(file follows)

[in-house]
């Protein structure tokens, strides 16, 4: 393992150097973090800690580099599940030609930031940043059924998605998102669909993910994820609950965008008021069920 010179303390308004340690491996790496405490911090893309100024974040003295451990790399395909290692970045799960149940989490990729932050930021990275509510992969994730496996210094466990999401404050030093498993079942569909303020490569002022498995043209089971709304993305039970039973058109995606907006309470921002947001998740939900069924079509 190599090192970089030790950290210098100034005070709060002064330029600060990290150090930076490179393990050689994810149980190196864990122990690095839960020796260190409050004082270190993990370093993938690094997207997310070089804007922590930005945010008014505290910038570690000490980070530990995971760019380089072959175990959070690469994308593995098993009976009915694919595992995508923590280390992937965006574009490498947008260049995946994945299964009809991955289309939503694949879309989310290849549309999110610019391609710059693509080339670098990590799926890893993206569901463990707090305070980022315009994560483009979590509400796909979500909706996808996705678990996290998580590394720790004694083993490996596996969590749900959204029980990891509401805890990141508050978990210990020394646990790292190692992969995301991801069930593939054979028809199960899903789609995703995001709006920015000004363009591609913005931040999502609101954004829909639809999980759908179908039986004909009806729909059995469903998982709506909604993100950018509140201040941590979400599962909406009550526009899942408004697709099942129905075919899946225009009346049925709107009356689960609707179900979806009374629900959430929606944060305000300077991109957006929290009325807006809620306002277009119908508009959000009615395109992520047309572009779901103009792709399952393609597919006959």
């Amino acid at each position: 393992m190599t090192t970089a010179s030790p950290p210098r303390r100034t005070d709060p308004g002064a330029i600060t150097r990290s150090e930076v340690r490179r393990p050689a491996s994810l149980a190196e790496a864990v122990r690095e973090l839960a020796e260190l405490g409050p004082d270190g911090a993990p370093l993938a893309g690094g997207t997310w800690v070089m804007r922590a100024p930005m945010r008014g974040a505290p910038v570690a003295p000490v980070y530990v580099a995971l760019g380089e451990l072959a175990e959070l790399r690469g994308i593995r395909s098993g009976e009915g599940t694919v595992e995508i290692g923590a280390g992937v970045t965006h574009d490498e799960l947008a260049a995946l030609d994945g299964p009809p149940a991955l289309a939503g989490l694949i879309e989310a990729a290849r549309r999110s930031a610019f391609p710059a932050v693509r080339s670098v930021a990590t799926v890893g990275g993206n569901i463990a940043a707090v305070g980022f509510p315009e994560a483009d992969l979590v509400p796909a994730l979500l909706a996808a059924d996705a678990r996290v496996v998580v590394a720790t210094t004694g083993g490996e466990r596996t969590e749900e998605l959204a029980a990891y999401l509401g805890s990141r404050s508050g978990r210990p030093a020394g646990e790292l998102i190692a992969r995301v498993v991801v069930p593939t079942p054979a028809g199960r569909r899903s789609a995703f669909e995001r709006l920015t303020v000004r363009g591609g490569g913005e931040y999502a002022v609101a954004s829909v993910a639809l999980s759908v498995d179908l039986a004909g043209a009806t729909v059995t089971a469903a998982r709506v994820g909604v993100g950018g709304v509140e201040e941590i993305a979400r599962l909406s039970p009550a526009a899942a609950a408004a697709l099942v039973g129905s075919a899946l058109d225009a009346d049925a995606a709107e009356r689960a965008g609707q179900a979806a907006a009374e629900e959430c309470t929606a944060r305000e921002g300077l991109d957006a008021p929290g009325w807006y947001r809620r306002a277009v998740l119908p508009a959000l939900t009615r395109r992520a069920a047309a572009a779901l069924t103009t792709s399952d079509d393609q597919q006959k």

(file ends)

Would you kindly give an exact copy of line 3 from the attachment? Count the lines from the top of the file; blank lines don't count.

């Amino acid at each position: 393992m190599t090192t970089a010179s030790p950290p210098r303390r100034t005070d709060p308004g002064a330029i600060t150097r990290s150090e930076v340690r490179r393990p050689a491996s994810l149980a190196e790496a864990v122990r690095e973090l839960a020796e260190l405490g409050p004082d270190g911090a993990p370093l993938a893309g690094g997207t997310w800690v070089m804007r922590a100024p930005m945010r008014g974040a505290p910038v570690a003295p000490v980070y530990v580099a995971l760019g380089e451990l072959a175990e959070l790399r690469g994308i593995r395909s098993g009976e009915g599940t694919v595992e995508i290692g923590a280390g992937v970045t965006h574009d490498e799960l947008a260049a995946l030609d994945g299964p009809p149940a991955l289309a939503g989490l694949i879309e989310a990729a290849r549309r999110s930031a610019f391609p710059a932050v693509r080339s670098v930021a990590t799926v890893g990275g993206n569901i463990a940043a707090v305070g980022f509510p315009e994560a483009d992969l979590v509400p796909a994730l979500l909706a996808a059924d996705a678990r996290v496996v998580v590394a720790t210094t004694g083993g490996e466990r596996t969590e749900e998605l959204a029980a990891y999401l509401g805890s990141r404050s508050g978990r210990p030093a020394g646990e790292l998102i190692a992969r995301v498993v991801v069930p593939t079942p054979a028809g199960r569909r899903s789609a995703f669909e995001r709006l920015t303020v000004r363009g591609g490569g913005e931040y999502a002022v609101a954004s829909v993910a639809l999980s759908v498995d179908l039986a004909g043209a009806t729909v059995t089971a469903a998982r709506v994820g909604v993100g950018g709304v509140e201040e941590i993305a979400r599962l909406s039970p009550a526009a899942a609950a408004a697709l099942v039973g129905s075919a899946l058109d225009a009346d049925a995606a709107e009356r689960a965008g609707q179900a979806a907006a009374e629900e959430c309470t929606a944060r305000e921002g300077l991109d957006a008021p929290g009325w807006y947001r809620r306002a277009v998740l119908p508009a959000l939900t009615r395109r992520a069920a047309a572009a779901l069924t103009t792709s399952d079509d393609q597919q006959k």